The terror group known as ISIS published information on U.S. military members and their families and made online threats at them. Although it's not the first time military families have faced such threats, the latest one from a group sympathetic to ISIS has many reconsidering their online presence, especially in social media.
According to Janice Carpio of FOX San Antonio, the Pentagon plans to notify 100 military members that their personal information, including names and addresses, were published on the Internet by the Islamic State Hacking Division. The group claimed it made the information public to encourage Muslims in the U.S. to kill them.
"The Army is coordinating efforts with the Department of Defense as we work to determine the validity of any potential threats," the Department of Defense said in a statement. "In the meantime, our Criminal Investigative Division is working with the Federal Bureau of Investigation and has provided the information to local units and, as always, we encourage soldiers to take prudent measures to limit the sharing of personal information online."
Carpio reported that the released information included full names, rank and personal addresses of military members. However, Jeffrey Addicott, St. Mary's University Professor of Law Expert, told Carpio that the threats should be taken seriously, even if it's highly unlikely that ISIS would carry out such attacks in the United States.
"[They're] initiating murder, threatening different types of crimes against individuals," Addicott said. "So will any of these 100 people actually be attacked, probably not, but they've instilled fear into our society and that's what they're trying to do."
Addicott added that unlike al-Qaida, ISIS has been able to use the Internet to achieve its dangerous objectives.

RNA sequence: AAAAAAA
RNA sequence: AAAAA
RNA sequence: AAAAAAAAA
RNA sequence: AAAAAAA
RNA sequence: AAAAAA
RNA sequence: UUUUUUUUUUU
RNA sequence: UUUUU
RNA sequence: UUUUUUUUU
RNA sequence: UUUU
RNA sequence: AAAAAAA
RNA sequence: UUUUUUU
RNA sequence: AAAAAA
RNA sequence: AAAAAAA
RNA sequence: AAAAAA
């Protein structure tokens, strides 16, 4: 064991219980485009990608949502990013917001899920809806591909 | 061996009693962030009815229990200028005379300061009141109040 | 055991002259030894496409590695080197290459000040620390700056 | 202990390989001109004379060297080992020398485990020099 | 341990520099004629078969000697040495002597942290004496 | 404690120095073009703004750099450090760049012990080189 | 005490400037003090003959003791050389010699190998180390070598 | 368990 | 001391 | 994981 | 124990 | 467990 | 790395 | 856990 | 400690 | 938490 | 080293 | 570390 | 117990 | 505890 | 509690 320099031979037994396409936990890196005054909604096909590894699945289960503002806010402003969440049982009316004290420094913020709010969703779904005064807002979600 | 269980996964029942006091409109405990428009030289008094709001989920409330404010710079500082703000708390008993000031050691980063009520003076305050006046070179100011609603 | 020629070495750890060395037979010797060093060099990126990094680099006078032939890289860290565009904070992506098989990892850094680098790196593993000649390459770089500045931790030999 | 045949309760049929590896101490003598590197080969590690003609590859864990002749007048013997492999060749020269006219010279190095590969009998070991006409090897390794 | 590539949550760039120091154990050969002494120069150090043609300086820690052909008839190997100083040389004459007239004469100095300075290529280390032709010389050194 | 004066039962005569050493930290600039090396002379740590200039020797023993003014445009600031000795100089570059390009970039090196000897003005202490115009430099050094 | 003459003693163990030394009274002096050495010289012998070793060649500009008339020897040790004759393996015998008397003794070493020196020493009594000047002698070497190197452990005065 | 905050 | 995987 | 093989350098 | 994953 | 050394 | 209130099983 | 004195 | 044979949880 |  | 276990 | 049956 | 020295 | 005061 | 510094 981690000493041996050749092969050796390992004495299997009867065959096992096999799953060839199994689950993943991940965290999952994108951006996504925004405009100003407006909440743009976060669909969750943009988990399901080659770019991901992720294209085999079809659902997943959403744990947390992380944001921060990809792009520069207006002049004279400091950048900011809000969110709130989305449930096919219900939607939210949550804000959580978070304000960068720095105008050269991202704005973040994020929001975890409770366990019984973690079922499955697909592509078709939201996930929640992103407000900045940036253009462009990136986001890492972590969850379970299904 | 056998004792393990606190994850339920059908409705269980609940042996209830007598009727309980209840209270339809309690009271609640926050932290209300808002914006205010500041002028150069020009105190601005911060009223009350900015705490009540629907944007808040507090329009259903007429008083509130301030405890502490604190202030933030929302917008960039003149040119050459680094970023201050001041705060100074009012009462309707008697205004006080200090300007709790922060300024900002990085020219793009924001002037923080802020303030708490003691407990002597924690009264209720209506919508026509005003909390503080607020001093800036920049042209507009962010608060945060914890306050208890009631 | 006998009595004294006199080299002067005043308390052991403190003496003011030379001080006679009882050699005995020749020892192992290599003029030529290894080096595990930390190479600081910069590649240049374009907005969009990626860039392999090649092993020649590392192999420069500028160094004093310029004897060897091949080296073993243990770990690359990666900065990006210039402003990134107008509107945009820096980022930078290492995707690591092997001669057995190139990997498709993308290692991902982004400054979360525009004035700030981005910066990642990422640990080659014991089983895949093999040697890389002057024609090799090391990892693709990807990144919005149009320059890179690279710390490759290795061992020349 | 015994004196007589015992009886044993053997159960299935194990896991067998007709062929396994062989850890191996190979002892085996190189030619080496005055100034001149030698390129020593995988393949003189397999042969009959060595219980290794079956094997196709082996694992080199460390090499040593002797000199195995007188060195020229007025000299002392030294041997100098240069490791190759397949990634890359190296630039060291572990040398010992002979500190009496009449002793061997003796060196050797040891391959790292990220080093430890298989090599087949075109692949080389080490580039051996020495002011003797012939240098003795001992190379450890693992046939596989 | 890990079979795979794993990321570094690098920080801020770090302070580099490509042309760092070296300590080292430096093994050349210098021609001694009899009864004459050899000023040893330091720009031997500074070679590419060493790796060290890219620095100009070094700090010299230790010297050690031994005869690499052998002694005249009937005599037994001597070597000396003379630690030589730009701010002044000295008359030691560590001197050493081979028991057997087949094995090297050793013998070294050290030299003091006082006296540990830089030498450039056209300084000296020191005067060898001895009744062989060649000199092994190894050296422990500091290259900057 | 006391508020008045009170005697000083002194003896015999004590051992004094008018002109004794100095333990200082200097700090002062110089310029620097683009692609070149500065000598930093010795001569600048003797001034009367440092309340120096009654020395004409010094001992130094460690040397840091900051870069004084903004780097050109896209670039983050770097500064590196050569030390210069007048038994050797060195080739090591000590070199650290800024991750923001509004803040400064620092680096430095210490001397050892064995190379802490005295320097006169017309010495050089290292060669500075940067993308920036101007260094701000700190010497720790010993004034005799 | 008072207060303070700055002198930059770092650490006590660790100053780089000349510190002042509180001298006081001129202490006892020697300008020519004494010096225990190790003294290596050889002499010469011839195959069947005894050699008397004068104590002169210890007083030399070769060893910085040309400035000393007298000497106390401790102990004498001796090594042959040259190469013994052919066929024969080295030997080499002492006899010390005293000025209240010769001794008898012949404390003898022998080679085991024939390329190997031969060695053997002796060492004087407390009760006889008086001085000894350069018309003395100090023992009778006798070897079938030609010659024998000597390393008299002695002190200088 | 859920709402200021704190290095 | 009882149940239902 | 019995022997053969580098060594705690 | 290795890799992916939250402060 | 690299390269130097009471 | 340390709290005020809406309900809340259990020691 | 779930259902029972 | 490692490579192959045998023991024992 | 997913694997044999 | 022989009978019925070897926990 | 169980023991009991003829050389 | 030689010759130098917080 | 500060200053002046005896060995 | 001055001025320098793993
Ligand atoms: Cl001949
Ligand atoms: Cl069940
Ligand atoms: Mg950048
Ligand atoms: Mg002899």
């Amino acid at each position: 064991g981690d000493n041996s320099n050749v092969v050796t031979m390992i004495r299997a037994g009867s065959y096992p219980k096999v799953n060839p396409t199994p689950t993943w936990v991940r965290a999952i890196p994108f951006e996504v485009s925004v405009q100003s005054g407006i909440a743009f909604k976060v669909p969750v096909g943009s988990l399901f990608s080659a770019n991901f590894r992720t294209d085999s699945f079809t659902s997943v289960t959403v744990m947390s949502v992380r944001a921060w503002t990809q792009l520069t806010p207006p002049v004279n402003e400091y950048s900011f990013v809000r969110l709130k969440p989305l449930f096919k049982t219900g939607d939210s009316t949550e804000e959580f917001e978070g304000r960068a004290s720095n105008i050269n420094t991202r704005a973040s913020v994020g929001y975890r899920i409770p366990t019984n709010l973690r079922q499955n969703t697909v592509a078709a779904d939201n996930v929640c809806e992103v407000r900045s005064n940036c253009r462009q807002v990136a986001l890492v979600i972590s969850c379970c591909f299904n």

"Al-Qaida was never really able to inspire people because al-Qaida was always under the ground," Addicott said. "ISIS is above ground, waving the black flag of radical Islam."
According to Carpio, the government claimed that the information came from the Internet and social media, not through any data breach. Whatever the source, Ashley Fantz of CNN reported that military families are looking for information on social media profiles such as Facebook, scrubbing out any information that could give them away.
"It's hard because I am so proud of what my husband does, but lately so many spouses that I know are actually scared that they could be targets of ISIS or someone who sympathizes with ISIS," a spouse of a Special Forces solider said to CNN.
Army wife Ashley Broadway-Mack told CNN that the previous and current threatening messages from ISIS amplified her anxiety. Others worried that they could be singled out as targets.
"I honestly didn't think ISIS was a threat to our family or other military families," Mack said back in January. "I worry about the hundreds, thousands of folks going to and from work in uniform. They, too, could be targets. I think of other areas around the country where there's a large military presence -- an attack, ambush, lone terrorist is something I fear."
Mack added that "it's only a matter of time" before ISIS could pull off an attack against members of the military and their families.
"I hate to say it, but I honestly no longer think if, but when and where," Mack said.
However, not all military families are caving in to the ISIS threats. Lori Volkman told CNN that even though her daughter expressed concerns about being targets, she and other military family members have made small, simple changes to protect themselves.
"Kids are comforted by whatever their parents tell them," Volkman said. "We can't live our lives in fear and we try to reassure them."
Military spouse Angela McCormick Ricketts, author of the memoir "No Man's War," also had a significant online presence. Like Volkman, she told CNN that she's not cowering in fear either.
"I'm probably screwed if ISIS starts targeting yappy military spouses, so it's too late now!" Ricketts said. "There's also a part of me that thinks that's what they want -- to make us always looking over our shoulders. So no. No to all of it."